NOTE: I finally got my camera figured out so there should only be 1 or 2 blurry images. On with the Instructable!
LCDs are one of the coolest things to add to any project right now. You can use them to display things from the speed of your bike, to the amount of room being used up on your RAM. This Instructable will give you a general description on how LCDs work, and how to get started using them. The information provided here will give you enough information to even develop control circuits on any Microcontroller. LCDs are a lot simpler than you think!
Step 1: How They Work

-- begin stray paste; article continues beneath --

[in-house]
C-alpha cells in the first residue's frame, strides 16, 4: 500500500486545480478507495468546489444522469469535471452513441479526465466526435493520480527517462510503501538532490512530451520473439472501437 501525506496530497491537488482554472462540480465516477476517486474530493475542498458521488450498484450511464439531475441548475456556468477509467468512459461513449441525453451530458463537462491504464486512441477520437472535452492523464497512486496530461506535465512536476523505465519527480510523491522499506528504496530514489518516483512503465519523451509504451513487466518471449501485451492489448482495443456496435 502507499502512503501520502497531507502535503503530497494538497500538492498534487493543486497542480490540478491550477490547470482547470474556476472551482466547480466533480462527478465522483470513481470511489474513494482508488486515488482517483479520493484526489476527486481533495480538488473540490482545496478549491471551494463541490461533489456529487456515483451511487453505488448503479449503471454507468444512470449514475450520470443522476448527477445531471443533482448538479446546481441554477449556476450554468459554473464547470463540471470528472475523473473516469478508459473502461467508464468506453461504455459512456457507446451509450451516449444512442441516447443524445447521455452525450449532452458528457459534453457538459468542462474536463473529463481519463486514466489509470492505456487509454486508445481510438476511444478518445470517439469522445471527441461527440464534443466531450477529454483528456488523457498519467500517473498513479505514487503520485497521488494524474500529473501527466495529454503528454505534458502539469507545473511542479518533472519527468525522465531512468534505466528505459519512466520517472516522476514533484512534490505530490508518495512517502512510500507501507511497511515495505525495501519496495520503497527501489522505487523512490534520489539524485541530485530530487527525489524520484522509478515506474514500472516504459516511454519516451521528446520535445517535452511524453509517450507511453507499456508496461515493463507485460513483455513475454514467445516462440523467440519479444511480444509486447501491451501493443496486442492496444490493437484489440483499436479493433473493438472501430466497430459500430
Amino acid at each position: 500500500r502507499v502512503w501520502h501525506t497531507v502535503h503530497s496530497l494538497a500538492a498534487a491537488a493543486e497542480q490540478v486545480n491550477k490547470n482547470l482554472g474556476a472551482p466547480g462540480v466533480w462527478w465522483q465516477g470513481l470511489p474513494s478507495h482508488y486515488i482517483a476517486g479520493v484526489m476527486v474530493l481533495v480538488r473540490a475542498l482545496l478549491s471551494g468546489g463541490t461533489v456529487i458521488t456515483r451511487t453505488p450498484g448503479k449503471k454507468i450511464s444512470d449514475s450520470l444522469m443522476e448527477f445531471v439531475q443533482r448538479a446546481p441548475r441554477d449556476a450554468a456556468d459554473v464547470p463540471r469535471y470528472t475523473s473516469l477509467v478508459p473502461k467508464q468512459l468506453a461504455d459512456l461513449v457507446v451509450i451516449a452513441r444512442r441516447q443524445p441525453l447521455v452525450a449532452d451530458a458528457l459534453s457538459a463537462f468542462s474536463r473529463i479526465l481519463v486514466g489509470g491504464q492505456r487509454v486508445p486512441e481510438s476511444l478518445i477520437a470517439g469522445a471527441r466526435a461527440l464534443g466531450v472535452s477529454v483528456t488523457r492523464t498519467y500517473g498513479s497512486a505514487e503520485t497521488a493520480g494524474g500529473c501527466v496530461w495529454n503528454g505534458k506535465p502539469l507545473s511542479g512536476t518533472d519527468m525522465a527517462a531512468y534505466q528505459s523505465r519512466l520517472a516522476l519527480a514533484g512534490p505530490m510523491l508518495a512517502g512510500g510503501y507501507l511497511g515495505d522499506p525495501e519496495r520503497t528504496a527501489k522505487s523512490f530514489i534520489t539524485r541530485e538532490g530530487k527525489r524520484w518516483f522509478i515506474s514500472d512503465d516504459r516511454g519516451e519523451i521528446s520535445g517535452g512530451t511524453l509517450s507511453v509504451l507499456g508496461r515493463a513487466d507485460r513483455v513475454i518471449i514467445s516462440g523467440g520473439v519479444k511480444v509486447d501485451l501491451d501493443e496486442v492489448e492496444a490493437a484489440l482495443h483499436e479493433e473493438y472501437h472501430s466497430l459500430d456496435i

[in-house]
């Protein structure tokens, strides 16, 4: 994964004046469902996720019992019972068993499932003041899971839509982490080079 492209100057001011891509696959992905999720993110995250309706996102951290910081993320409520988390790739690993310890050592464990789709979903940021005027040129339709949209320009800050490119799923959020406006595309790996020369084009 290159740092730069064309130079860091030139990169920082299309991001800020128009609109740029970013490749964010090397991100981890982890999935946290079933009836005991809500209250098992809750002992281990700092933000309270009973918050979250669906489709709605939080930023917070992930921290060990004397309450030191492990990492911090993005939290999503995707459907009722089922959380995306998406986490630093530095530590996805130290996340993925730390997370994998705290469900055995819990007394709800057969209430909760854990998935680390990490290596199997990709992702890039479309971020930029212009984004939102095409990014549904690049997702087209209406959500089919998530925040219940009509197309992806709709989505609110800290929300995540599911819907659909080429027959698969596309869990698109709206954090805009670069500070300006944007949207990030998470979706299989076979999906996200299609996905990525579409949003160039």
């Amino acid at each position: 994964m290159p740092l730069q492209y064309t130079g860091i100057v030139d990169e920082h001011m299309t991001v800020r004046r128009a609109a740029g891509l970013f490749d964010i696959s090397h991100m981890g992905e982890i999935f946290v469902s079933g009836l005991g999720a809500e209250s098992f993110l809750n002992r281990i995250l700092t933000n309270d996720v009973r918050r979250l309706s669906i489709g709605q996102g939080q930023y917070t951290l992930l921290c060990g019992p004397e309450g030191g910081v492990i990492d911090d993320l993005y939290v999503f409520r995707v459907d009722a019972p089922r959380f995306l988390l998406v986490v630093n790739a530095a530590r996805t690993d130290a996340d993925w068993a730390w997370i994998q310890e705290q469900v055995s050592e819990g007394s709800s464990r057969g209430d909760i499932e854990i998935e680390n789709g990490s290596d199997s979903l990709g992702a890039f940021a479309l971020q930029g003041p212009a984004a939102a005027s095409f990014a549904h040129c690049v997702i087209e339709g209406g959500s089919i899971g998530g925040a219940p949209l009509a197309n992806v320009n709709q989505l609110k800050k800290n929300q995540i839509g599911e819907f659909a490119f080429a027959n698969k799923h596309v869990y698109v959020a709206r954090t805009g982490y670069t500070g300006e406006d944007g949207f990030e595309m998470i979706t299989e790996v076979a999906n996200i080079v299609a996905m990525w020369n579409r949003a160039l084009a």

Most LCDs have a HD44780 LCD driver in them. The HD44780 is the most common LCD driver and is very easy to connect to. A LCD with this driver typically has 14 or 16 pin, with the first being ground and the second being 5V+. This is the only LCD type I will cover today being it is so common. Very common. LCDs of this type are parallel devices. That means that 8 bits of data are sent side by side (or parallel to each other) instead of in line. This is also the way parallel printer ports work which is why it such a popular decision to connect a LCD to a parallel port. Data is sent to LCD screens in a kind of 8-bit Binary ASCII code. For example: 01000001 translates to a capital a. 01000001=A. There are special symbols too like: 11110100=the Pi sign. In the instance of HD44780 driven LCDs, the first bit of data is the 14th pin and the last bit of data is the 7th pin. Unless you haven't figured it out already, this means that building a test rig, or interfacing to a microcontroller would be very simple.